When did you know?

  1. When did you know that you wanted to be a CRNA over NP or other Advanced Practice RNs?? Just curious....
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    About jfpruitt

    Joined: Aug '01; Posts: 214; Likes: 1


  3. by   nilepoc
    The day I met the anesthetist that did my wifes case. Subsequently I became an RN to become an anesthetist.
  4. by   smogmatt
    When I was a Anesthesia Tech. before that I thought I wanted to be a MD (ER doc or something) but I was way impressed with the job of a CRNA and what they do. but it took exposing me to the job to want to do it.

  5. by   meandragonbrett
    I've always wanted to do anesthesia for as long as I can remember, but came to the decision that I didn't want to be a MD and my mom told me about CRNAs and I started reasearching and decided that's what I really want to do is be a Nurse not a Doctor.

  6. by   AL bug
    2nd semester of ADN program..went in to OR for clinical experience and found out who had THE best job in the place...got to do all the fun stuff, didn't have to do the bad stuff, and made a lot of money...and were very well respected. I could also tell that the employees in the OR also knew the CRNA's had their stuff together and kept the patient under control during the case.
  7. by   gotosleep
    I met a CRNA in the military and was quite impressed. I did some more research and decided to give it a go. I'm one of those
    "bad" nurses who entered the profession only to be a CRNA. I've never been interested in staff nursing. I've also learned that the majority of the people in my class feel the same as I do.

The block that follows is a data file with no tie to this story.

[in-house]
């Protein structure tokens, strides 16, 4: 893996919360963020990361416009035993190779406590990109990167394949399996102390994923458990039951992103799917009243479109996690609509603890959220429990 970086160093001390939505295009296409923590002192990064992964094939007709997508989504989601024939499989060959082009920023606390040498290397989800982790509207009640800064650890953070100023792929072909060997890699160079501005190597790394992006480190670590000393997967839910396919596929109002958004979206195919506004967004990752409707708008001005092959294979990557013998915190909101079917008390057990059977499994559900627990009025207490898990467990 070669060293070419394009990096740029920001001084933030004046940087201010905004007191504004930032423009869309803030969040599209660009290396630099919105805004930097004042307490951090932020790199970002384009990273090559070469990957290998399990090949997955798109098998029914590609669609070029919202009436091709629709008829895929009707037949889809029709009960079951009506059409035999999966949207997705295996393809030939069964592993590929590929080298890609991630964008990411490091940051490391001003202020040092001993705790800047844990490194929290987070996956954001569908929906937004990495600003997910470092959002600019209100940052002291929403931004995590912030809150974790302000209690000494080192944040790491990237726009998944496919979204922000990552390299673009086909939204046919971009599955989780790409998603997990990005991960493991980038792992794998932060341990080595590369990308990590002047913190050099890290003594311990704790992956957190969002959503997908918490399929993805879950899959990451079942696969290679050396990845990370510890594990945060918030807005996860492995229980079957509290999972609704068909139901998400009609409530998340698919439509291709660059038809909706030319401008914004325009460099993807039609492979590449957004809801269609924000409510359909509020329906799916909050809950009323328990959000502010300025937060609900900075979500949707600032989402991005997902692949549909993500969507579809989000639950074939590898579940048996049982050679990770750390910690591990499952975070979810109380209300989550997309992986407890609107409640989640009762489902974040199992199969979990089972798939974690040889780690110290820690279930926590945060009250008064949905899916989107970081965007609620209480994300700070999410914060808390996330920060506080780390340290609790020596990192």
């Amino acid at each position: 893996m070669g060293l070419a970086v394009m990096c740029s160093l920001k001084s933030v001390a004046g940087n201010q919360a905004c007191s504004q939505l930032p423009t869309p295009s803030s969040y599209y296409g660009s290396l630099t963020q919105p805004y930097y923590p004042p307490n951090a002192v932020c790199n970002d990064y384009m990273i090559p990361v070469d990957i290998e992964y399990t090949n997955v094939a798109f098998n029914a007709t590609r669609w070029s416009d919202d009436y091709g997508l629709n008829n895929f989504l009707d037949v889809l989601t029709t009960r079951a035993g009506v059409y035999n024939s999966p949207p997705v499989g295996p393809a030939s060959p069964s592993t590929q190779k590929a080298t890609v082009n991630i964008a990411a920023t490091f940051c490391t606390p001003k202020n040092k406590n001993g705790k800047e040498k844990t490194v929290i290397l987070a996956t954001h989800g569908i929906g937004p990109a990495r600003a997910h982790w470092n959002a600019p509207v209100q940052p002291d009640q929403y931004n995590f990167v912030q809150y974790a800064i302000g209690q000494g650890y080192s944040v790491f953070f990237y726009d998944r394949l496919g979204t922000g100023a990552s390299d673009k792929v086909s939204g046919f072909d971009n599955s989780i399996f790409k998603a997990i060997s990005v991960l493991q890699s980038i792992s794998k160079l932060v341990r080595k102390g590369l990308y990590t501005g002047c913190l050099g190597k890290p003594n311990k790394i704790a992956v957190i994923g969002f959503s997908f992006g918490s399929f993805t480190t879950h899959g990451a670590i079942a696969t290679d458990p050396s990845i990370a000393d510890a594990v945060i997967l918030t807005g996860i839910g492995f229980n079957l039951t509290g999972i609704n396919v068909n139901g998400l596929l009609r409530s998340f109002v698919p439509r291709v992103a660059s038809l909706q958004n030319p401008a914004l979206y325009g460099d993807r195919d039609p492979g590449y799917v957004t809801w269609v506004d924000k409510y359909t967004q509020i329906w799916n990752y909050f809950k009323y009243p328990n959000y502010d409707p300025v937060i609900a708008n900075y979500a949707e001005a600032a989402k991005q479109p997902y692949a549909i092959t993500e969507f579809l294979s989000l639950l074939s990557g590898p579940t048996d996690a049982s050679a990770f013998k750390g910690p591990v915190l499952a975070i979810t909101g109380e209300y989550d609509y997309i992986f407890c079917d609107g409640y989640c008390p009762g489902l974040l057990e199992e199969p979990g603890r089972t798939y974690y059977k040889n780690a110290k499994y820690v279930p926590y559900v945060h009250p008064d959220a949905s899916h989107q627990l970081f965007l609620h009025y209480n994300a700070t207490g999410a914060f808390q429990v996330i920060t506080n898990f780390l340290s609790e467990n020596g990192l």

8. by   kkrnkk
    Well, I didn't know I wanted to be a CRNA at the beginning of my nursing career. I went straight into working in an ED upon graduating from nursing school and LOVED it. In fact, I if I was to do staff nursing, that is the only place I can imagine myself working. I guess you can say I am an adrenaline Junky! ha At any rate, I got bored and needed more of a challenge. So, I decided to go back to school and get my BSN. Then, I took a clinical coordinator position and I like it, but I still needed more...At first, I thought about becoming an Emergency Nurse Practicioner, but there are only two programs in the US and I wasn't willing to move half-way across the country to study. However, after investigating other careers and shadowing them, I decided to become a CRNA. I really liked the autonomy, the respect they have earned, as well as the job they performed. Of course, if you are going to spend two yrs+ in grad school, you might as well go for the job you like the most as well as the most lucrative one in nursing. A friend once told me about anesthesia-
    "99% of the time it is a great job and 1% of the time it is sheer TERROR." So, I think I will still get that adrenaline rush that I liked about working in the ED and will still have to think on my feet-so to speak. Some people have always said it takes a special, rare breed of nurse to work in certain areas and I think that those who pursue careers as CRNA's belong in that group too, if not more so. Of course, it takes special people to be nurses in general, but I think most would agree that certain personality types work better in some settings??
  9. by   alansmith52
    had my tonsils out in the fifth grade, new I always wanted to do anesthesia. ignorantly I thought nursing was a shorter route.
    I have since become endeared to the nursing cause.
  10. by   Notanurse
    Well, I can't explain it. I have been drawn to Nurse Anesthetist for some time now, even back around 1990. Unfortunately I have to be hit over the head pretty hard and just over the past couple of years have I allowed myself to visualize it more.
    I had a low GPA (1.6) and now around 2.0 with pre-reqs in the 2.5 area. And I am about to start a job in a great hospital (in the computer dept. since it pays pretty well) and hopefully the hospital will assist in tuition later.
    I am male and have resisted the nursing field for some time and, quite honestly, still have a mental block about it.
  11. by   kkrnkk
    It's really too bad you feel there is such a stigma about males being nurses-that's ridiculous! You shouldn't let what other people think keep you from achieving the career you want-who knows-you may even like it. Some of the best NURSES I know are males! It is definitely not a "sissy" job, it is HARD work. Good luck to you.

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